• In reality we have not only one but several different production servers. But only one staging server. Is there a way of configuring different production servers so that git automatically pushes them out to the right server?

You could store your production server address in some text file in the project and then use the content of that file in your git hook.

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Thanks, sounds all quite good! I am gonna give this a try! –  user852091 Aug 16 '11 at 2:16

You don't want to run a git server on your production web server. And you really don't want your git repository files on your production server either. Personally I like to keep things simple and not mix up my deployment process with my SCM process.

So I guess I'm not going to answer your question about git, but I do use git for all my web projects, and here's the type of deployment setup I use:

I usually use git only for SCM, and use an internal server to host the repositories (this could very well be the same machine as the staging server).

For deployment, I usually use a rake script, since I like ruby. But a bash script would do just as well. The bash version would be something like this:

# deploy_staging.sh
rsync -va --delete --exclude-from excludes.txt ./ stagingserver:/htdocs/www.mysite.com/

# deploy_prod.sh
rsync -va --delete --exclude-from excludes.txt ./ realserver:/htdocs/www.mysite.com/

# deploy_all.sh
bash deploy_staging.sh || exit $?
bash deploy_prod.sh

# excludes.txt
.git
deploy_*.sh
excludes.txt

Developers that are authorized to publish to the servers have their SSH keys added to appropriate accounts on the server machines.

Nice and simple, easy to replicate, no messing around with setting up hooks, and everything is nicely contained in the repository, you have clear control over what gets deployed, and you can check it out and run deploy from anywhere that has the right network access.

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1  
's fine to have .git in your root as long as your root isn't web served. –  Kzqai Aug 16 '11 at 0:34
    
I'll try to set it up with git servers both on staging and production, but if this becomes too difficult I think your solution will be my escape route. Thanks. –  user852091 Aug 16 '11 at 2:16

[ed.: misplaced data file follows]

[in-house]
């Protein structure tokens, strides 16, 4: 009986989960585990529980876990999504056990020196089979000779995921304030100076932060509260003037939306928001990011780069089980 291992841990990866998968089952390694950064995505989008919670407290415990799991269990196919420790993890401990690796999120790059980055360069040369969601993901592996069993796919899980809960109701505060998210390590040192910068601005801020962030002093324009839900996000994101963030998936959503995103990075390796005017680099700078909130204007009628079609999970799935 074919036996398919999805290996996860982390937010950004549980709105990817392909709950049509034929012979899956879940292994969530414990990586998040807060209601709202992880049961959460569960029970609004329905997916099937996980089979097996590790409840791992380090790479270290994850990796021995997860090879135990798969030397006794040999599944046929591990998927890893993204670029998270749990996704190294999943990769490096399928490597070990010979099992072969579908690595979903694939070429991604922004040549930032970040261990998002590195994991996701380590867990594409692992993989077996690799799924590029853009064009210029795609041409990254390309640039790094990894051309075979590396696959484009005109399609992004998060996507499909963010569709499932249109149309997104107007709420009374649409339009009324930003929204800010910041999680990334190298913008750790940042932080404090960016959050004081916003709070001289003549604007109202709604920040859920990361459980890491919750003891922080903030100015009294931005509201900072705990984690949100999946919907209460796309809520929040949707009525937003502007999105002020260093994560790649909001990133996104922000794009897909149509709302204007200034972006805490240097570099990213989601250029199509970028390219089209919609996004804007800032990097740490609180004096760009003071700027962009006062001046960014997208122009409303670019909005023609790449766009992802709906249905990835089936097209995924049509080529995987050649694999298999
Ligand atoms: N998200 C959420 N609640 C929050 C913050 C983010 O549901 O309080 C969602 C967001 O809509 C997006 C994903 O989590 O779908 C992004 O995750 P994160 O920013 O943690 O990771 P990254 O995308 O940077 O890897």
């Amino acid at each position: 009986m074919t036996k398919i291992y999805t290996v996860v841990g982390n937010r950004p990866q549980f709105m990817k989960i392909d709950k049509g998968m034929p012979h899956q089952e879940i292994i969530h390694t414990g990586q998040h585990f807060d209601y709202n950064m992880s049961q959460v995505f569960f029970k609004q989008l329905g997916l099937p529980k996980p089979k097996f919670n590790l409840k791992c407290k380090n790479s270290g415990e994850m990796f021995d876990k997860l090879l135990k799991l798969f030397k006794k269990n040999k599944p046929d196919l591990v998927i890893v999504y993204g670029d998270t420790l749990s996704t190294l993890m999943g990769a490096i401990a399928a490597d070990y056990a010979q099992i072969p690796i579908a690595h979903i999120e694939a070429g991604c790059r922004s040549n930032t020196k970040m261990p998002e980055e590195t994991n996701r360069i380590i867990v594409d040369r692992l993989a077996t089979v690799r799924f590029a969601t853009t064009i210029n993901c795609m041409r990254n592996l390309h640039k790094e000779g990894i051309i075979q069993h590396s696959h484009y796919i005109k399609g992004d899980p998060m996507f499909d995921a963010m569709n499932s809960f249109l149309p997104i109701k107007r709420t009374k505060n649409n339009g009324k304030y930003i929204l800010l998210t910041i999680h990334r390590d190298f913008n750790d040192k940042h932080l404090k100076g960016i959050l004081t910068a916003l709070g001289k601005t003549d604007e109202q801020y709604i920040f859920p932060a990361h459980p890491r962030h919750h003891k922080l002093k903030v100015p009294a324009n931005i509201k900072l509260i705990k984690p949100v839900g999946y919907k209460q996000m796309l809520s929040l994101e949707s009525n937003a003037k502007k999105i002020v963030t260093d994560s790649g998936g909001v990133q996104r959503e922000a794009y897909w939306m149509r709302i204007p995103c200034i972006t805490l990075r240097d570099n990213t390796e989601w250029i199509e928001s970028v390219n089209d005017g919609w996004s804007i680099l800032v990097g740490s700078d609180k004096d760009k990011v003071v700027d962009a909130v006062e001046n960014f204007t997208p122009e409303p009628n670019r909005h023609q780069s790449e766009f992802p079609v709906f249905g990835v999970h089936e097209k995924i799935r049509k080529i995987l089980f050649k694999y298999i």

Yeah, I may be an unusual case because I have lots and lots of small projects rather than just a couple large ones, so over time I've come to prefer approaches that I can replicate from scratch in a few minutes. Good luck with the server setup! –  avh Aug 16 '11 at 4:58

I have a similar setup and I prefer to use multiple remotes. So instead of using a hook, I would add "prod" as a remote and also add "uat" as a remote. That way if I want to push to production, I can do:

git push prod
git push uat
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I do this as well –  thinkdevcode Aug 16 '11 at 0:20
    
I only pull to my production, but it is useful to have it be it's own repository as well. This is because non-rebase pushes are sometimes tricky to deal with on the production repo. –  Kzqai Aug 16 '11 at 0:30
    
@citizen conn: Makes sense, thanks. One question though: doesn't it get annoying that you have to commit double - both to uat and prod? If you do a lot of small commits before you push, it gets kind of bording, or not? –  user852091 Aug 16 '11 at 2:15
1  
well I mean, yeah it could be. But I don't push every time I commit... I make sure that when I am editing, I can view the changes live. Then I only need to push to staging at the end of the day, and to prod at the end of the week : ) –  citizen conn Aug 16 '11 at 4:09
    
Yeah, if you're not doing development on your local machine already, definitely give it a try. –  Kzqai Aug 20 '11 at 20:52